A catalytic converter is part of a vehicle’s emissions system that converts harmful emissions into less-toxic particles or gases. Learn more from the Brigham City car repair experts at Master Muffler.

Why We Need Catalytic Converters

Gasoline and diesel engines run on forms of petroleum, which contains hydrocarbons. When these hydrocarbons are combined with oxygen and heated, they release compounds such as carbon dioxide and water. Relatively harmless, these aren’t the elements a catalytic converter aims to reduce.

With all the different chemicals in fuel, the chemical reaction of heating it with oxygen does produce some byproducts that are considered pollutants. These include carbon monoxide, volatile organic compounds (VOCs), and nitrogen oxides.

The invention of the catalytic converter is credited to Eugene Houdry in 1950. Houdry’s goal was to make fuel burn cleaner, and in the 1970s chemical engineers, Carl Keith and John Mooney continued to improve upon his designs. 

How Does a Catalytic Converter Work?

To prevent these harmful compounds from leaving our cars via the exhaust system, a catalytic converter works to break up these molecules into less harmful ones. In a vehicle, the catalyst can be made with metal such as platinum, palladium, or rhodium. These precious metals are what make catalytic converters so expensive, and prone to theft.

In internal combustion engines, a catalytic converter speeds up the removal of pollution by preventing it from entering the atmosphere in the first place. Exhaust fumes enter the converter’s input pipe, located underneath the body of your vehicle. The fumes pass through a honeycomb-shaped structure in the converter box, allowing the chemical reaction to occur. Once completed, the now-cleaner fumes exit the converter via the output pipe, also known as the exhaust pipe.

Two Processes in Catalytic Conversion

  • Reduction – removing oxygen
  • Oxidation – adding oxygen

Our vehicles need to remove the oxygen from nitrogen oxides in order to emit nitrogen and oxygen gases, which are naturally occurring in our atmosphere. Our vehicles also need to add oxygen to carbon monoxide to create carbon dioxide instead. From that point, the carbon dioxide can be oxidized further to create water vapor.

This process explains why this emissions element is referred to as a three-way catalytic converter; it’s conducting three different chemical reactions.

Type of Fuel to Use

Catalytic converters work best with unleaded fuel so as not to interfere with the conversion process (lead prevents a converter from working properly). Be sure you’re pumping unleaded fuel into your gasoline-powered car to get the best results from your converter.

Most Valuable Catalytic Converters

Thanks to those precious metals that comprise catalytic converters, they’re a common item stolen off of vehicles. The most valuable converters are deemed such due to their build, as well as the difficulty of the labor to install them.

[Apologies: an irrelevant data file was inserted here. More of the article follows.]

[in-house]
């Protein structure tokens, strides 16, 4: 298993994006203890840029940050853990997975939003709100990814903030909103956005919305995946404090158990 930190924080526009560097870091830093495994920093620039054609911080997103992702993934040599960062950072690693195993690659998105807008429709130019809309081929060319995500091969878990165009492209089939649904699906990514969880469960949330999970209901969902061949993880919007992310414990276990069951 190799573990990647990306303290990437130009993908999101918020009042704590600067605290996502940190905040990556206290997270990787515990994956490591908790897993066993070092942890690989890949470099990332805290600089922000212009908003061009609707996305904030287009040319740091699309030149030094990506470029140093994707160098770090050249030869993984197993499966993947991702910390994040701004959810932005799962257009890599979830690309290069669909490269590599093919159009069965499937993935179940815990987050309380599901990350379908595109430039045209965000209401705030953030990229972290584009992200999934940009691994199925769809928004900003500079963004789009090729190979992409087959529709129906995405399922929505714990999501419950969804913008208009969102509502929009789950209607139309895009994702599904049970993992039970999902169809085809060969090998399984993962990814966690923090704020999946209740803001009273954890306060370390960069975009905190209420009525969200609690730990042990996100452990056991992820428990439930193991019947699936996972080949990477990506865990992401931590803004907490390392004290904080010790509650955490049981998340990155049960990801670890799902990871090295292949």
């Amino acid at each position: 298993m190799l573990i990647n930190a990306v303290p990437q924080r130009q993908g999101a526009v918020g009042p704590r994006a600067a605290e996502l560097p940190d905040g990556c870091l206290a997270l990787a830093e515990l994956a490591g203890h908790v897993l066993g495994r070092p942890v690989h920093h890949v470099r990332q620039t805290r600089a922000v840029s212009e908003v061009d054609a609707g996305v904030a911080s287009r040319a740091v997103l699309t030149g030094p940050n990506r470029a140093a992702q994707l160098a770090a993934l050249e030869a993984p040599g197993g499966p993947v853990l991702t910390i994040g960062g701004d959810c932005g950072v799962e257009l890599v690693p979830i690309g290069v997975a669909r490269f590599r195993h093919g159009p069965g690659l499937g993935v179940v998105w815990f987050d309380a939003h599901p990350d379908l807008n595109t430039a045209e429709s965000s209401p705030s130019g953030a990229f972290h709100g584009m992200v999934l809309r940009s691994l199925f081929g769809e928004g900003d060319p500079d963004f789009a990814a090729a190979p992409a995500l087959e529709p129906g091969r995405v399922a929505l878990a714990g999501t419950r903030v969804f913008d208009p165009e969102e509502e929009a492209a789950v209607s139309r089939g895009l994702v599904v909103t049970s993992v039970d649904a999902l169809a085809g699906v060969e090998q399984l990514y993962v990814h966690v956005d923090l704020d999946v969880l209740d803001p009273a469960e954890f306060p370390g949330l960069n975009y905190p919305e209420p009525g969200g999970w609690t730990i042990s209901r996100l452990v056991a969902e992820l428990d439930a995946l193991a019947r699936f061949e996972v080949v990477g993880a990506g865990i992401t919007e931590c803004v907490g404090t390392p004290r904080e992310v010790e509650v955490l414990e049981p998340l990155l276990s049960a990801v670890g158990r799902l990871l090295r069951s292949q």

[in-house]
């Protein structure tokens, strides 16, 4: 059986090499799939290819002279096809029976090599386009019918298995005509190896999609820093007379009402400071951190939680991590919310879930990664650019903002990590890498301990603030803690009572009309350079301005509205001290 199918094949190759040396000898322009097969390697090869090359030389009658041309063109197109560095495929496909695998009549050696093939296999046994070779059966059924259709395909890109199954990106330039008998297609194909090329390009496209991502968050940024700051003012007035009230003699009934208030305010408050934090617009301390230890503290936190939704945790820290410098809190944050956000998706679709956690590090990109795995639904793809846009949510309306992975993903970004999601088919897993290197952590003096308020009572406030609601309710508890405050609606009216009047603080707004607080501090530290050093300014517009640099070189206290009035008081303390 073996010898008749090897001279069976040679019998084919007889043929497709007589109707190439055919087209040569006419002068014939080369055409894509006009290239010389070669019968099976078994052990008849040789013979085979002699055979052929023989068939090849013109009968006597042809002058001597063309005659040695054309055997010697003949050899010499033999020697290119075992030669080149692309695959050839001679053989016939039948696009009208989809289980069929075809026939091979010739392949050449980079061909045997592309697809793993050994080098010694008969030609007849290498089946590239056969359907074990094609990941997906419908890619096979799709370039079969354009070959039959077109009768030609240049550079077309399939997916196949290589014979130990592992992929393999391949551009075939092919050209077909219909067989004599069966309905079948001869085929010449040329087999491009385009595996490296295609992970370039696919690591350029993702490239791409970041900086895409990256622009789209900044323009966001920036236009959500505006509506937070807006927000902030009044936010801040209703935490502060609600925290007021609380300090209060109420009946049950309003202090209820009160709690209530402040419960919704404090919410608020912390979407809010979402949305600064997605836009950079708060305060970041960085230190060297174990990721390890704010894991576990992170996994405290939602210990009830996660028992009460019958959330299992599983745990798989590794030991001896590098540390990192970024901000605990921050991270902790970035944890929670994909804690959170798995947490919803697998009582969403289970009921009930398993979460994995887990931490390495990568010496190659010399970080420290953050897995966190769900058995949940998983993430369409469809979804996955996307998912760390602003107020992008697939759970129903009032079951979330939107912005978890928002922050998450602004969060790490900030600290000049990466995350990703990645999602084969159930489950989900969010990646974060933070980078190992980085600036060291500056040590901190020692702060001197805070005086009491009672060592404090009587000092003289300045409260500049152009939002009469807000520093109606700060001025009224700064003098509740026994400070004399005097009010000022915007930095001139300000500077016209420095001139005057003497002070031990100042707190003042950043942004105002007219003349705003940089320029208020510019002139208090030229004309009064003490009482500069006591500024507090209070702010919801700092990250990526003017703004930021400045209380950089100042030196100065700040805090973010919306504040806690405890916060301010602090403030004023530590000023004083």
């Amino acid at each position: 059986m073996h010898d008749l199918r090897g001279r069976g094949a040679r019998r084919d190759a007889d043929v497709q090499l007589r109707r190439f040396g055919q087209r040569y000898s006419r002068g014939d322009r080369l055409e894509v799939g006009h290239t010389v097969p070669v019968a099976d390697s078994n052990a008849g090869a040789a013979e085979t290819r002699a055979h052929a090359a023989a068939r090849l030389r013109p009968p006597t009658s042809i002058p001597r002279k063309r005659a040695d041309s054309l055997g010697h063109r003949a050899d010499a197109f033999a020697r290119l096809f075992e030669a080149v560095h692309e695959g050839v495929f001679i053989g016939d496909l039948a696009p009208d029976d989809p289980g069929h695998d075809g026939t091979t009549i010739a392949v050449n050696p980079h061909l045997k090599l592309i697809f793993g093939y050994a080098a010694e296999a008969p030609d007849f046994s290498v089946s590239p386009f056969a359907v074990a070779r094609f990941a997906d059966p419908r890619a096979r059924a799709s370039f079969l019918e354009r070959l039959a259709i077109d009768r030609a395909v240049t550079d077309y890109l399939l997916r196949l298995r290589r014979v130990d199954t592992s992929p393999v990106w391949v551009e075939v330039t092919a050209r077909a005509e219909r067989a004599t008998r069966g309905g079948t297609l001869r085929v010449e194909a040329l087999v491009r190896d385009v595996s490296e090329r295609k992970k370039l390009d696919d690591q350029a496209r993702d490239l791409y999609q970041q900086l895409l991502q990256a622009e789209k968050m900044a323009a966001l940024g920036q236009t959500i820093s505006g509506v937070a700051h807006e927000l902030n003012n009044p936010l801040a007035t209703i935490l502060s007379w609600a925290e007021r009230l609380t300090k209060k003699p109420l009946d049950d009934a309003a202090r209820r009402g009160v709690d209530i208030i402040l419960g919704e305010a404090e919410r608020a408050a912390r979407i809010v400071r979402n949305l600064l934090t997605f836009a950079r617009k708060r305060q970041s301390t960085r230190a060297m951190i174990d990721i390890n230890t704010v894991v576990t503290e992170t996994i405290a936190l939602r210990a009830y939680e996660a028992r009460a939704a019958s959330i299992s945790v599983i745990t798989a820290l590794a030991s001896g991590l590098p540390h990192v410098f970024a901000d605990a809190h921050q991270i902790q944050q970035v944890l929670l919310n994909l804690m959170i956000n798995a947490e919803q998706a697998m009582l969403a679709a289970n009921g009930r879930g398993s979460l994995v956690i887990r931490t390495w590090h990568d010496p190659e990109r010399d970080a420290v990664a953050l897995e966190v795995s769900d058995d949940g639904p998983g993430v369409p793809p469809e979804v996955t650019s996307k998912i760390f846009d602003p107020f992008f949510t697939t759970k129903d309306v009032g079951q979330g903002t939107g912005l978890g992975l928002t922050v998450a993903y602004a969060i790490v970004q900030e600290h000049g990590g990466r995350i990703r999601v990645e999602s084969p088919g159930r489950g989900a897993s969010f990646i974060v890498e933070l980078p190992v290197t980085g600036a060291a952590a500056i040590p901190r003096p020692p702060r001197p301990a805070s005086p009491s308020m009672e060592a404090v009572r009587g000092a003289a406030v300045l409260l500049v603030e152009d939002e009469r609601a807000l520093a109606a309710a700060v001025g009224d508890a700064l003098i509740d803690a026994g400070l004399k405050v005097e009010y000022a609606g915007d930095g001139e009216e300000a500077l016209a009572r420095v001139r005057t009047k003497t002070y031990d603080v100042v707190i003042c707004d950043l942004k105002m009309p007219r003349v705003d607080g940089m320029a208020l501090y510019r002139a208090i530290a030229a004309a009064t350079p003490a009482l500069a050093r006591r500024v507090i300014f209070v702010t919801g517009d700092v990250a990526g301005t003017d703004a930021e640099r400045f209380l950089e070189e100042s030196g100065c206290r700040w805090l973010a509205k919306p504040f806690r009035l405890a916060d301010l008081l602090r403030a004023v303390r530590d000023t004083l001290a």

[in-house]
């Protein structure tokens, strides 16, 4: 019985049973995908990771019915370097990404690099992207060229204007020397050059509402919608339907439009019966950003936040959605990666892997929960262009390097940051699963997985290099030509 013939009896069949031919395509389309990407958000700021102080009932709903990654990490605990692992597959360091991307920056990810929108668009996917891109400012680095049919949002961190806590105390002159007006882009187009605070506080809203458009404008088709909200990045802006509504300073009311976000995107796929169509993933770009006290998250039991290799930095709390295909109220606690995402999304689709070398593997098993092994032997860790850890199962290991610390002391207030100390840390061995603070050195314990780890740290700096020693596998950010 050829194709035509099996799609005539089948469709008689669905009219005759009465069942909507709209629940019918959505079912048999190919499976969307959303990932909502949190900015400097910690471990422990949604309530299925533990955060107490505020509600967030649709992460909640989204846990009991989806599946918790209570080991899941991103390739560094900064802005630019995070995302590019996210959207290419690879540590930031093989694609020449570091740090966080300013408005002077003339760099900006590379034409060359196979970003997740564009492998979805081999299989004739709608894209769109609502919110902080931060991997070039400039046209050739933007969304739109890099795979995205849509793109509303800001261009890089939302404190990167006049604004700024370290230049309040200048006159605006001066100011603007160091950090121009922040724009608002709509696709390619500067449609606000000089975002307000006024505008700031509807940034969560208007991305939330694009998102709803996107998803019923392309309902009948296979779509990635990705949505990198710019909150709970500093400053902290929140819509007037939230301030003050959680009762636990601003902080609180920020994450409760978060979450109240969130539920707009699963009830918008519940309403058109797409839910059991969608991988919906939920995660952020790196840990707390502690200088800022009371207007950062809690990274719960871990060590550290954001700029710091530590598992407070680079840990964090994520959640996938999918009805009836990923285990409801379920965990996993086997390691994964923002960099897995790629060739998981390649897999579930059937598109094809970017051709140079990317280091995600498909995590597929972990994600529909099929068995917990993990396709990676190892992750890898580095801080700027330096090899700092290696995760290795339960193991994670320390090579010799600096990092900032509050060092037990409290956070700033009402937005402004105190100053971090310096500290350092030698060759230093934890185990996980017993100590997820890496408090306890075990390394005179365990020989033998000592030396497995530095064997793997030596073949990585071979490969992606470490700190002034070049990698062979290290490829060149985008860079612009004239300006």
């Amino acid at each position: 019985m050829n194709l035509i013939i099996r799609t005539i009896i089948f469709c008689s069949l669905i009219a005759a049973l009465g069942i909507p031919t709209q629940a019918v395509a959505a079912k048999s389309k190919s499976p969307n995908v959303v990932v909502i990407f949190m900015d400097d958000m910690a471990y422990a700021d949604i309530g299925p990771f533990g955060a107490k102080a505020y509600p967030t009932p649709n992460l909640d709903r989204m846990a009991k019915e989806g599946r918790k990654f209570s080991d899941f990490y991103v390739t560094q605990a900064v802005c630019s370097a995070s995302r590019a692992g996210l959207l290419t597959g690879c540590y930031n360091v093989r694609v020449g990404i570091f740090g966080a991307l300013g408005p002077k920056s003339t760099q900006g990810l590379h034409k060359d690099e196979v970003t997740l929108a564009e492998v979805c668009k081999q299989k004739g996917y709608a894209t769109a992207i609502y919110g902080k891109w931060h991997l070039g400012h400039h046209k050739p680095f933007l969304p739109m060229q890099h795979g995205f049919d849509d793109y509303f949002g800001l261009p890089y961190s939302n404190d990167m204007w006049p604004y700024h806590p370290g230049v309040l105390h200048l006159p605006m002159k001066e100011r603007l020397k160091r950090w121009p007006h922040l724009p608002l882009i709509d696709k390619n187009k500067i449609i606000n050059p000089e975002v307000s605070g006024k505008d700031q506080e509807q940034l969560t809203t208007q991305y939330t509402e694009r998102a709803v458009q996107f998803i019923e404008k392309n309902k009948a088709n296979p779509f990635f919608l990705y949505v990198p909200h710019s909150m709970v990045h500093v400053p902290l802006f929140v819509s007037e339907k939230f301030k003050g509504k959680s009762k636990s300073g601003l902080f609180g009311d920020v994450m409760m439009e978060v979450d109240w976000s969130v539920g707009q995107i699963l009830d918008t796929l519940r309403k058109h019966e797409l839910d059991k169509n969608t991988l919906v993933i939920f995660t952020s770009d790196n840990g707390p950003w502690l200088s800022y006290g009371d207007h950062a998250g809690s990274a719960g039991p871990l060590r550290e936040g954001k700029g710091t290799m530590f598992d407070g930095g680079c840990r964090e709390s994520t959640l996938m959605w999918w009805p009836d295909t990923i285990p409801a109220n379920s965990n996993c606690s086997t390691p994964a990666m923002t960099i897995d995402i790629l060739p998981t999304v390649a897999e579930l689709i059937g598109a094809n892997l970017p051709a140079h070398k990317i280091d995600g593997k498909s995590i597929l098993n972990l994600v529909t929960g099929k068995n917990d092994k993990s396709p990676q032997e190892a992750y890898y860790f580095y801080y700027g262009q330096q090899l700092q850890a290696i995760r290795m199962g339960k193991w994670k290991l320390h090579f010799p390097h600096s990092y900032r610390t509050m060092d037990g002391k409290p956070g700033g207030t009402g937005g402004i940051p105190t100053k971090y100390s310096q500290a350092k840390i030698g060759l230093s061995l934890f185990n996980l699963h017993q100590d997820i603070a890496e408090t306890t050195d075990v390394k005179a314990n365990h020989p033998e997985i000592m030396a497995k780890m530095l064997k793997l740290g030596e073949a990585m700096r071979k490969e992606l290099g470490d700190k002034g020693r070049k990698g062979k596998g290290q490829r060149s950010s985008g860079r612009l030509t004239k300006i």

• Ferrari F430 – valued between $3,770 and $7,540
  • Lamborghini Aventador – valued between $3,120 and $6,240
  • Dodge Ram 2500 – valued at $3,460
  • Ford F250 – valued at $2,804
  • Ford Mustang – valued at $1,500

Whether diesel- or gasoline-fueled, this costly car repair is one no driver wants to encounter thanks to thieves. Even mid-range vehicles have converters that can cost between $800 and $1,200, not including installation costs. One of the most common Brigham City car repair concerns we see involves exhaust systems, which can range from the muffler and pipes to the catalytic converter.

How Effective are Catalytic Converters?

They’ve come a long way over the years, no longer requiring as much time to heat up before being effective. Data comparing vehicles without a converter, vehicles with a two-way converter, and vehicles with a three-way converter report the following reduction of pollutants measured in grams per kilometer for each:

No Catalytic Converter 

  • 1.5 grams per kilometer of hydrocarbons
  • 15  grams per kilometer of Carbon monoxide
  • 1.9  grams per kilometer of nitrogen oxides

Two-Way Catalytic Converter

  • 0.5  grams per kilometer of hydrocarbons
  • 7  grams per kilometer of carbon monoxide
  • 1.3  grams per kilometer of nitrogen oxides

Three-Way Catalytic Converter 

  • 0.25  grams per kilometer of hydrocarbons
  • 2.1  grams per kilometer of carbon monoxide
  • 0.63  grams per kilometer of nitrogen oxides

Catalytic Conversion in Diesel Engines

Diesel-fueled engines have a different version of a catalytic converter that works to reduce pollutants in their own way. Major differences are noted below.

  • Two-way oxidation process versus three-way catalyst
  • No reduction catalyst means diesel engines do produce more nitrogen oxides
  • Diesel catalytic converters remove physical particulates such as soot and soluble organic fraction (SOF)
  • Larger diesel vehicles may have more than one catalytic converter in the emissions system.

We hope we won’t have to see you for repairing or replacing a catalytic converter, but please know your Brigham City car repair team is here if you have questions or concerns. Contact us today for diagnostics, alignments, and more.